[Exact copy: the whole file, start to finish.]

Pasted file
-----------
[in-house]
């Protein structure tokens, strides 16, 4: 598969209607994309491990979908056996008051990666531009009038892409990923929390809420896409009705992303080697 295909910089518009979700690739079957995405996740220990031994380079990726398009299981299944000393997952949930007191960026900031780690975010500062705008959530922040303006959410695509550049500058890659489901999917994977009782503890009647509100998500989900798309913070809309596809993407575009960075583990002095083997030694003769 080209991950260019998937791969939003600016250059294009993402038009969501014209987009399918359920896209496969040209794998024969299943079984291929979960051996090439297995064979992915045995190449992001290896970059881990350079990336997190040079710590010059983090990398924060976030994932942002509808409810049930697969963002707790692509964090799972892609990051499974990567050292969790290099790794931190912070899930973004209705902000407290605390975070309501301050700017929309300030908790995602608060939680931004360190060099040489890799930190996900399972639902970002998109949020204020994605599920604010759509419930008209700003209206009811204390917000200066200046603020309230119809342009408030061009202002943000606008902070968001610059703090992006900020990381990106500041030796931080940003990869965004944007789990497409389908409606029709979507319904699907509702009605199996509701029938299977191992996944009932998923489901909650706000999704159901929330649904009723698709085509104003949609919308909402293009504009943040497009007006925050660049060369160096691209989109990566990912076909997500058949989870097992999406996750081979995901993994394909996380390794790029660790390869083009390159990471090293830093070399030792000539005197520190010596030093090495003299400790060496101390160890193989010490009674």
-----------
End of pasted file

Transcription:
[in-house]
């Protein structure tokens, strides 16, 4: 598969209607994309491990979908056996008051990666531009009038892409990923929390809420896409009705992303080697 295909910089518009979700690739079957995405996740220990031994380079990726398009299981299944000393997952949930007191960026900031780690975010500062705008959530922040303006959410695509550049500058890659489901999917994977009782503890009647509100998500989900798309913070809309596809993407575009960075583990002095083997030694003769 080209991950260019998937791969939003600016250059294009993402038009969501014209987009399918359920896209496969040209794998024969299943079984291929979960051996090439297995064979992915045995190449992001290896970059881990350079990336997190040079710590010059983090990398924060976030994932942002509808409810049930697969963002707790692509964090799972892609990051499974990567050292969790290099790794931190912070899930973004209705902000407290605390975070309501301050700017929309300030908790995602608060939680931004360190060099040489890799930190996900399972639902970002998109949020204020994605599920604010759509419930008209700003209206009811204390917000200066200046603020309230119809342009408030061009202002943000606008902070968001610059703090992006900020990381990106500041030796931080940003990869965004944007789990497409389908409606029709979507319904699907509702009605199996509701029938299977191992996944009932998923489901909650706000999704159901929330649904009723698709085509104003949609919308909402293009504009943040497009007006925050660049060369160096691209989109990566990912076909997500058949989870097992999406996750081979995901993994394909996380390794790029660790390869083009390159990471090293830093070399030792000539005197520190010596030093090495003299400790060496101390160890193989010490009674």